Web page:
A painting which was vandalised at the Tate Modern has gone back on display.
One of the largest collections of Henri Matisse's celebrated cut-out artwork will go on display at the Tate Modern later this week.
The walls of Tate Modern are to be adorned with comic strips and advertising images as the gallery exhibits the works of Roy Lichtenstein.
A man has admitted defacing a Mark Rothko canvas at the Tate Modern worth tens of millions of pounds. Eyewitnesses said the man wrote some words with a black pen on one corner of the 1958 work "Black on Maroon".
Paul Brand has the latest.
Police are hunting for a vandal who walked into the Tate Modern art gallery and defaced a valuable painting by Mark Rothko.
The visitor daubed black paint on "Black on Maroon" during a visit to the gallery yesterday afternoon.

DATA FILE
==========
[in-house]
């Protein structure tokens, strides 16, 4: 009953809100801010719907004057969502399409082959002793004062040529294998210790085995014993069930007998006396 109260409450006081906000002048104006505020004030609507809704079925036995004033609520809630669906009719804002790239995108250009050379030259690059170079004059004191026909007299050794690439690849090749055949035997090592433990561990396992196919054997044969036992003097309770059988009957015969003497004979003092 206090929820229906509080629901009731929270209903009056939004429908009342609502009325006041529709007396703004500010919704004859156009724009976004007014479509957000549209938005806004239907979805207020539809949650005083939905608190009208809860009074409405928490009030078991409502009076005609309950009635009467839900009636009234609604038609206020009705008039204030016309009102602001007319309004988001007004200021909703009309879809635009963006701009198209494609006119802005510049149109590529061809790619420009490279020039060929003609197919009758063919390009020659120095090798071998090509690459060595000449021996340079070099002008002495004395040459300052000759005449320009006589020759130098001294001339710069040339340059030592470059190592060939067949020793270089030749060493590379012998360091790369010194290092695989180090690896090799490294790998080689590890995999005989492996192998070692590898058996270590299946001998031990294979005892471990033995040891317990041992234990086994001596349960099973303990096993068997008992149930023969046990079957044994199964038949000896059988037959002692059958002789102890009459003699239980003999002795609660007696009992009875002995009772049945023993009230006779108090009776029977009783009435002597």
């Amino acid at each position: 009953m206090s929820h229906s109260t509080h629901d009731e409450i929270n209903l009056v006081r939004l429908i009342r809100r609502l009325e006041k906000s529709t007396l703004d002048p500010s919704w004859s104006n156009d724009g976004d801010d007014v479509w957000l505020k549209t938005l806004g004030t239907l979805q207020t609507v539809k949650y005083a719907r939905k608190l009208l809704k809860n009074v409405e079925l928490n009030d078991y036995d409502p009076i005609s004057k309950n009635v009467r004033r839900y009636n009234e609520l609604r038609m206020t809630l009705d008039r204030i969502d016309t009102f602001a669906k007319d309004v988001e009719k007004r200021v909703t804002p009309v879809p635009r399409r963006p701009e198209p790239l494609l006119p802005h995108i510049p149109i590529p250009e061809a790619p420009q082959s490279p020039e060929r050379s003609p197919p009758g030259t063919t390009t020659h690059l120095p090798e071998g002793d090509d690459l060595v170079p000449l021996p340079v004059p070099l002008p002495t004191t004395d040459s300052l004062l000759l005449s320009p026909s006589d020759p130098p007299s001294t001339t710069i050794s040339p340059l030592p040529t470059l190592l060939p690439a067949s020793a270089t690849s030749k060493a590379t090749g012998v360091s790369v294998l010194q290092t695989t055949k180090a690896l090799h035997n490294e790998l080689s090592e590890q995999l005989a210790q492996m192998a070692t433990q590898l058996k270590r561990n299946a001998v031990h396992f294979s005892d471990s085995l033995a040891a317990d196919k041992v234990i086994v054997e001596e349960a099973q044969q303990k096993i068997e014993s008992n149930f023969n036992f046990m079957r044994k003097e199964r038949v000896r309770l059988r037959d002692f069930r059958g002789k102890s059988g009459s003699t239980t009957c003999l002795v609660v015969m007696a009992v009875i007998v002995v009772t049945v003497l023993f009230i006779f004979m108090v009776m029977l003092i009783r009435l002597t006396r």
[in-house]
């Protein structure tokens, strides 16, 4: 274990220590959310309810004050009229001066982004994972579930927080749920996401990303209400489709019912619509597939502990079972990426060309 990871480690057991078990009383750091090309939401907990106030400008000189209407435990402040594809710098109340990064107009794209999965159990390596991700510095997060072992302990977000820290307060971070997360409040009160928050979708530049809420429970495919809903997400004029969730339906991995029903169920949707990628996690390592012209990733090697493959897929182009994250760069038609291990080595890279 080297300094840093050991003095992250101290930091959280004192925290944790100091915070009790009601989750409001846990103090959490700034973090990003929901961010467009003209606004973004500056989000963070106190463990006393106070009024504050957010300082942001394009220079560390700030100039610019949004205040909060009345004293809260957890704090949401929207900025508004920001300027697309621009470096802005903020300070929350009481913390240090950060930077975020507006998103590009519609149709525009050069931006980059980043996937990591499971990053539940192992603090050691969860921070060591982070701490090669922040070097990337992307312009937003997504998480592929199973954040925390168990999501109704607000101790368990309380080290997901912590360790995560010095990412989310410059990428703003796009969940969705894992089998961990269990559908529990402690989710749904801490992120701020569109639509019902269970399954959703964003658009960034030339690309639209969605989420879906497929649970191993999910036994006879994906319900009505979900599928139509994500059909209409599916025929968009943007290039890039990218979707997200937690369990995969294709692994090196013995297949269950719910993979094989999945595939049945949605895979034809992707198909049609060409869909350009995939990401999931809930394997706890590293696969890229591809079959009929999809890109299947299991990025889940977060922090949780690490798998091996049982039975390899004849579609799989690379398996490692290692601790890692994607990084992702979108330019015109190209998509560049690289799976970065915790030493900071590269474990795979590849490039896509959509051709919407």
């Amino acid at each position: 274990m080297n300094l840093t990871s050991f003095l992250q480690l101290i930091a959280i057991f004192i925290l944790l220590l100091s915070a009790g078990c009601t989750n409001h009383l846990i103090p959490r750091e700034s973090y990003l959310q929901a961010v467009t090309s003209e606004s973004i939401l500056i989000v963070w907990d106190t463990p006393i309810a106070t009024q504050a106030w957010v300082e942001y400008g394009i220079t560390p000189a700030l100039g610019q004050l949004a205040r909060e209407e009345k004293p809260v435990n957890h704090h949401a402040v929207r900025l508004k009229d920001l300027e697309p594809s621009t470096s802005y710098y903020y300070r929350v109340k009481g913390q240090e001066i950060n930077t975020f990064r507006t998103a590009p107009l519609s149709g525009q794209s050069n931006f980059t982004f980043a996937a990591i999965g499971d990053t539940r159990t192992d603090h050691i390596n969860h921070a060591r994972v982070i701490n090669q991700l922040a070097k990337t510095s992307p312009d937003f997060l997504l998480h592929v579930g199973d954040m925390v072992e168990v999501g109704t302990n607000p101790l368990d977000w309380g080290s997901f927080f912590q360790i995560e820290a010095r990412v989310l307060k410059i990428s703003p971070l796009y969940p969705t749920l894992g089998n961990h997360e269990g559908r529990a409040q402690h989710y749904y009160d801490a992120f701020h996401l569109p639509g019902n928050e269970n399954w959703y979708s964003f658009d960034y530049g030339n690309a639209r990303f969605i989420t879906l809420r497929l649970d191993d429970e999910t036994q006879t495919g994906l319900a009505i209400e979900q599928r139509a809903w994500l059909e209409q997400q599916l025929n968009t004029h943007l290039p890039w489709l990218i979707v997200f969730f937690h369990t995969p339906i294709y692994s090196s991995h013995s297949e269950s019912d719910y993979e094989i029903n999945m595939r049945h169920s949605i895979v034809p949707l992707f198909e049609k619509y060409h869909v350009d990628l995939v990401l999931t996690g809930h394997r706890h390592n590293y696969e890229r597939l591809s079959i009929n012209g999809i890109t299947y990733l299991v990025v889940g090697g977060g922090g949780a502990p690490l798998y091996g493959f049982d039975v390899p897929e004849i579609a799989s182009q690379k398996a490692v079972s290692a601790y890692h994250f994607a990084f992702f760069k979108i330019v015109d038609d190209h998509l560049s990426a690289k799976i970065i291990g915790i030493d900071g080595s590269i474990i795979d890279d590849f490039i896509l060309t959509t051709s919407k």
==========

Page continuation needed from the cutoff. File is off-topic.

Eyewitness Tim Wright posted on Twitter:
"This guy calmly walked up, took out a marker pen and tagged it. Surreal. We gave a description to the gallery. Very bizarre, he sat there for a while then just went for it and made a quick exit."
Earlier this year, Rothko's Orange, red, yellow was sold for £53.8 million - the highest price ever paid for a piece of post-war art at auction.
The 1961 painting went under the hammer at Christie's in New York.
The Tate Modern is to open its new extension opens to the public today. The underground spaces for performance art are called The 'Tanks'. The launch marks the first phase of a project costing more than fifty-seven million pounds. Much of the money has come from public and private donations.